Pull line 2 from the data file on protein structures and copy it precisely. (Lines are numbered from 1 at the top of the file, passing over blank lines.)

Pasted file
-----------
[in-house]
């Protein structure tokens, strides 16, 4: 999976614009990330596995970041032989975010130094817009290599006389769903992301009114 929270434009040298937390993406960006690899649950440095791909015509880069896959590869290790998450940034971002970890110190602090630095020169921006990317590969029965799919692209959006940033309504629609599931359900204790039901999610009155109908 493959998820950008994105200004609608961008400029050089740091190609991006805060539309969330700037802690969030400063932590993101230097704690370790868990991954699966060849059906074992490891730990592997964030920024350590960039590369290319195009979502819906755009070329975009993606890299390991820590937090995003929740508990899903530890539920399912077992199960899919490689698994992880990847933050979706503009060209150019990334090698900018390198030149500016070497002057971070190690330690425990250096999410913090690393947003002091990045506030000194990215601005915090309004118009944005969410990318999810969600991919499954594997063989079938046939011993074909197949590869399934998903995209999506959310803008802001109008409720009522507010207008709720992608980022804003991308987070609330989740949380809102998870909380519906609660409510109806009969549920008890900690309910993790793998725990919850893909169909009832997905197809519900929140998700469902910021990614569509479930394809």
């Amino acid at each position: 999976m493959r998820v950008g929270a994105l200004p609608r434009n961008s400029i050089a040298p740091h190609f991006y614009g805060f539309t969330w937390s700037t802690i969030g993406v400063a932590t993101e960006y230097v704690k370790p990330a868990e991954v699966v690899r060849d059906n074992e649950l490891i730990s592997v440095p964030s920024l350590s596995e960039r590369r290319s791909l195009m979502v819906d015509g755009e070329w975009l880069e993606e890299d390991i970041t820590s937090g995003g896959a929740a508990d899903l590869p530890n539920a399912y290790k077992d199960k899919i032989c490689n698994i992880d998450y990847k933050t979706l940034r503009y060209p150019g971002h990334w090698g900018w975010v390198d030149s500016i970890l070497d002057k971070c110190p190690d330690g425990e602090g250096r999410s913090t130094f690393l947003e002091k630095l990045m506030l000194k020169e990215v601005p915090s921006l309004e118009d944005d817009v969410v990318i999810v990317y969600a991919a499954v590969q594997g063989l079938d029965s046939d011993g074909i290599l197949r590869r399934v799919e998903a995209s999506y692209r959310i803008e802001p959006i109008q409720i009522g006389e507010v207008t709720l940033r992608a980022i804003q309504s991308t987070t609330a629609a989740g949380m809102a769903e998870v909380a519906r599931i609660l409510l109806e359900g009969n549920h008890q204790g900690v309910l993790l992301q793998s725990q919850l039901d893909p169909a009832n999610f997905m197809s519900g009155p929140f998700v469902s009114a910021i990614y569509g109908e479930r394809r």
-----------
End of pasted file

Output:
């Protein structure tokens, strides 16, 4: 999976614009990330596995970041032989975010130094817009290599006389769903992301009114 929270434009040298937390993406960006690899649950440095791909015509880069896959590869290790998450940034971002970890110190602090630095020169921006990317590969029965799919692209959006940033309504629609599931359900204790039901999610009155109908 493959998820950008994105200004609608961008400029050089740091190609991006805060539309969330700037802690969030400063932590993101230097704690370790868990991954699966060849059906074992490891730990592997964030920024350590960039590369290319195009979502819906755009070329975009993606890299390991820590937090995003929740508990899903530890539920399912077992199960899919490689698994992880990847933050979706503009060209150019990334090698900018390198030149500016070497002057971070190690330690425990250096999410913090690393947003002091990045506030000194990215601005915090309004118009944005969410990318999810969600991919499954594997063989079938046939011993074909197949590869399934998903995209999506959310803008802001109008409720009522507010207008709720992608980022804003991308987070609330989740949380809102998870909380519906609660409510109806009969549920008890900690309910993790793998725990919850893909169909009832997905197809519900929140998700469902910021990614569509479930394809």